MY REVIEW

This book was the perfect mixture of memoir and history text, and it took me little time at all to read it through. When I got to the end, I wished it was longer, so that I could spend more time there, and learn more of the history. But most of all, I was delighted to learn about the everyday French life of the time. Most amusing were the surprising contortions of the parents of his schoolmates when students were expected to have a glass of milk daily, and for reasons political, all his French schoolmates produced doctor’s letters stating that they were not to have any milk. But Thad, being unknowing, drinks his milk without complaint. At least, until he realizes what’s happened, and his parents somehow have to get him a letter also. That was one of the quirkiest bits in the book, I found. Other little details surprised me, such as the taking of inventory, and that a house that had fixtures (stove, toilets, some furniture, etc.) was considered fully furnished, and that there were houses with nearly nothing that would be considered unfurnished. Far different from my rental experiences here in Canada, where an unfurnished apartment is still expected to come provided with a stove, fridge, a proper bathroom, and quite possibly window coverings.

And the history… oh the history. I really wanted to be there in Fontainbleau, seeing the old theatre as it was, wandering in under the eaves, seeing the workshops for the workers, and watching the restoration. I have been to Versailles, and found it immense (and tourist-filled, uncomfortably so), but Fontainbleau sounds much more intimate by comparison. I have not yet been there, but I know that it will be on my list of places to visit when I next travel to Europe. I will not miss it. And I thank Mr Carhart for introducing me to its fascinating history.

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Unknown-1About Thad Carhart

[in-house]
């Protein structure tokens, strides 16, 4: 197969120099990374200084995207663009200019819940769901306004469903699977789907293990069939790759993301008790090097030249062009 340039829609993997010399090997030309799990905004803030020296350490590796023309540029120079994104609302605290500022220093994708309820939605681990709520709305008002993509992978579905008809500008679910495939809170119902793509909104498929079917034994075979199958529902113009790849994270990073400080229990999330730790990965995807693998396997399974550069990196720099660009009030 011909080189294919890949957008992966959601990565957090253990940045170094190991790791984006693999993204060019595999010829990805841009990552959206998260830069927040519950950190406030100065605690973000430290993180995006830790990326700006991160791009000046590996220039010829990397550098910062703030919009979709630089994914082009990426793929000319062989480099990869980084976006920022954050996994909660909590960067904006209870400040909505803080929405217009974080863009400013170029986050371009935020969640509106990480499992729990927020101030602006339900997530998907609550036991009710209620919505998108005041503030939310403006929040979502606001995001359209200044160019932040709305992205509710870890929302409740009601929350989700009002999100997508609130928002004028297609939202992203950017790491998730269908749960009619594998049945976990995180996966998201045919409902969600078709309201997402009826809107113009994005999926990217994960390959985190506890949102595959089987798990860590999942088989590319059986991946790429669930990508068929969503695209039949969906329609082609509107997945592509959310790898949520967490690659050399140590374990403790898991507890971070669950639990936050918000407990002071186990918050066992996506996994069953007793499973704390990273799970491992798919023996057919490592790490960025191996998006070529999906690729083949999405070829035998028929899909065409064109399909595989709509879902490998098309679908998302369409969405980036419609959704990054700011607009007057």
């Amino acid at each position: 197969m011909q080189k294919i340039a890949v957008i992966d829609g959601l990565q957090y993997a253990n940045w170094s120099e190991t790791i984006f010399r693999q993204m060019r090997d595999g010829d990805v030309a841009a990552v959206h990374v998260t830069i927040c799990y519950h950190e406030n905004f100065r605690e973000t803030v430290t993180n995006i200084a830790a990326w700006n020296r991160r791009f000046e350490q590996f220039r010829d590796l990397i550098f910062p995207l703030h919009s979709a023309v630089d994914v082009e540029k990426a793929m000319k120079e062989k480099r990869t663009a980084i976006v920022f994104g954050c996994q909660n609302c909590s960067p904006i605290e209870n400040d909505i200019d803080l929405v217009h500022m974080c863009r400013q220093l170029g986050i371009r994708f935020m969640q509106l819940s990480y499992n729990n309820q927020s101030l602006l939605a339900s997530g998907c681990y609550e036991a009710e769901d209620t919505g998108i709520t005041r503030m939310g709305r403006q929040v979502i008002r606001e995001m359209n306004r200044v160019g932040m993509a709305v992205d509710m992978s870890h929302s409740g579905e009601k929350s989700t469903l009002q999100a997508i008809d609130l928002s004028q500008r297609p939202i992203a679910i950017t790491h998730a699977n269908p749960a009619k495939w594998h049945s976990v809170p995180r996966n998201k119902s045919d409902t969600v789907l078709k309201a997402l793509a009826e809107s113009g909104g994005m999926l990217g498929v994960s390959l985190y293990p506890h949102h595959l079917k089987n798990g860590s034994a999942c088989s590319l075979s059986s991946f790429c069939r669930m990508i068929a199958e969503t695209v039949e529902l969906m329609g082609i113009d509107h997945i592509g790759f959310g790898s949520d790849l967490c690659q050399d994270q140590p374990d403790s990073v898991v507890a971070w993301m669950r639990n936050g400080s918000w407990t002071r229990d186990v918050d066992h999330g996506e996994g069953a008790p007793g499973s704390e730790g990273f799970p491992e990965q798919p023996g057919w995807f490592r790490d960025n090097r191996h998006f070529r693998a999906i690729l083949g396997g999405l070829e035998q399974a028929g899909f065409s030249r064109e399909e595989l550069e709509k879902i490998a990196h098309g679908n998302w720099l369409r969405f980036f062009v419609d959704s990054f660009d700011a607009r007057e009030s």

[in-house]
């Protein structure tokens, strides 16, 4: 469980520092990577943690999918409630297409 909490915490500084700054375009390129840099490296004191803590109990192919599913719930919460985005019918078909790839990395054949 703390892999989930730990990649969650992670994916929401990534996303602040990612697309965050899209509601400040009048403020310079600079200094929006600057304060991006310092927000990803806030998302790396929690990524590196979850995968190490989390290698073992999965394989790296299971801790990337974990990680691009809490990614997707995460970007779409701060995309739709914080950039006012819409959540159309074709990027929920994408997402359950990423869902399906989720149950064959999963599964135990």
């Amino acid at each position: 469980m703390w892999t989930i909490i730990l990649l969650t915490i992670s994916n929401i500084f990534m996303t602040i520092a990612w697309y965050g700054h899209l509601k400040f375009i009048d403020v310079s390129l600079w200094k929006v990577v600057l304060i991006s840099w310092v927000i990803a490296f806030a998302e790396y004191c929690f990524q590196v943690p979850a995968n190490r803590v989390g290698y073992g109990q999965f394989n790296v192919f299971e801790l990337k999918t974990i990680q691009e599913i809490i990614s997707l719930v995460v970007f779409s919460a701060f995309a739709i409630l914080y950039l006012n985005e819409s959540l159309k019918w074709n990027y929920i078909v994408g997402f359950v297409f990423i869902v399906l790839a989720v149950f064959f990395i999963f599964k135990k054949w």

Twenty-six years ago THAD CARHART moved to Paris with his wife and two infant children. He lives there now, with frequent visits to New York and Northern California. His first book, The Piano Shop on the Left Bank, appeared in 2000, published by Random House. Across the Endless River, a historical novel, came out in 2009 with Doubleday.

Connect with Thad

Website | Facebook | Twitter

Thad Carhart’s TLC Book Tours TOUR STOPS:

Book review, excerpt & giveaway: Paris Runaway, by Paulita Kincer

Paulita Kincer

on Tour July 18-27
with

Paris Runaway cover

Paris RunAway

(women’s fiction)

Release date: June 30, 2016
at Lulu.com

ISBN: 978-1-365-18923-4
220 pages

Author’s page
Goodreads

 

SYNOPSIS

When divorced mom Sadie Ford realizes her 17-year-old daughter Scarlett has run away to Paris all she can imagine are terrorist bombings and sex slaves. After learning her daughter chased a French exchange student home, Sadie hops on the next plane in pursuit. She joins forces with the boy’s father, Auguste, and the two attempt to find the missing teens before they can stumble into more trouble. The chase takes Sadie and Auguste to the seedier side of Marseille, where their own connection is ignited. Since the divorce, Sadie has devoted herself to raising kids and putting her dreams on hold, but when her daughter needs her most, Sadie finds that concrete barrier to life beginning to crack. In her journey, she learns the difference between watching the hours pass and living.

REVIEW